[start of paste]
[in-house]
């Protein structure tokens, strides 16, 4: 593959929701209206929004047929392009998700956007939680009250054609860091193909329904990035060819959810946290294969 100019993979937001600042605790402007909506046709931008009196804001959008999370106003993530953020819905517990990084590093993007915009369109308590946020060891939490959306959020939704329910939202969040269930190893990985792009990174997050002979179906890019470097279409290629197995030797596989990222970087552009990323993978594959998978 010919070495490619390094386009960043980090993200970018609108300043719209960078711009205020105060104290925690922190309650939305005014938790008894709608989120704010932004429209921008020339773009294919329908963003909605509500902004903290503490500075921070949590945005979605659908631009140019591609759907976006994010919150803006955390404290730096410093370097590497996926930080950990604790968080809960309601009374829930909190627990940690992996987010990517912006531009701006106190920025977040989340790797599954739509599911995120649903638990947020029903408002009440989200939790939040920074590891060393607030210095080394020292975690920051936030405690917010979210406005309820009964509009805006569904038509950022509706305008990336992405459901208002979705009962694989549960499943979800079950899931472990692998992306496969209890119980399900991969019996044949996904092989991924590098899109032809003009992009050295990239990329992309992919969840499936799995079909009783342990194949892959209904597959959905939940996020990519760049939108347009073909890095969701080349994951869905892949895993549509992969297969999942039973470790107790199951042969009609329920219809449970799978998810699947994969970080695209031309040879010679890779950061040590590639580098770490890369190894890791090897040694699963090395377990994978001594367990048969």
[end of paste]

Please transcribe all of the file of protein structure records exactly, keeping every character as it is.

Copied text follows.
[in-house]
């Protein structure tokens, strides 16, 4: 593959929701209206929004047929392009998700956007939680009250054609860091193909329904990035060819959810946290294969 100019993979937001600042605790402007909506046709931008009196804001959008999370106003993530953020819905517990990084590093993007915009369109308590946020060891939490959306959020939704329910939202969040269930190893990985792009990174997050002979179906890019470097279409290629197995030797596989990222970087552009990323993978594959998978 010919070495490619390094386009960043980090993200970018609108300043719209960078711009205020105060104290925690922190309650939305005014938790008894709608989120704010932004429209921008020339773009294919329908963003909605509500902004903290503490500075921070949590945005979605659908631009140019591609759907976006994010919150803006955390404290730096410093370097590497996926930080950990604790968080809960309601009374829930909190627990940690992996987010990517912006531009701006106190920025977040989340790797599954739509599911995120649903638990947020029903408002009440989200939790939040920074590891060393607030210095080394020292975690920051936030405690917010979210406005309820009964509009805006569904038509950022509706305008990336992405459901208002979705009962694989549960499943979800079950899931472990692998992306496969209890119980399900991969019996044949996904092989991924590098899109032809003009992009050295990239990329992309992919969840499936799995079909009783342990194949892959209904597959959905939940996020990519760049939108347009073909890095969701080349994951869905892949895993549509992969297969999942039973470790107790199951042969009609329920219809449970799978998810699947994969970080695209031309040879010679890779950061040590590639580098770490890369190894890791090897040694699963090395377990994978001594367990048969």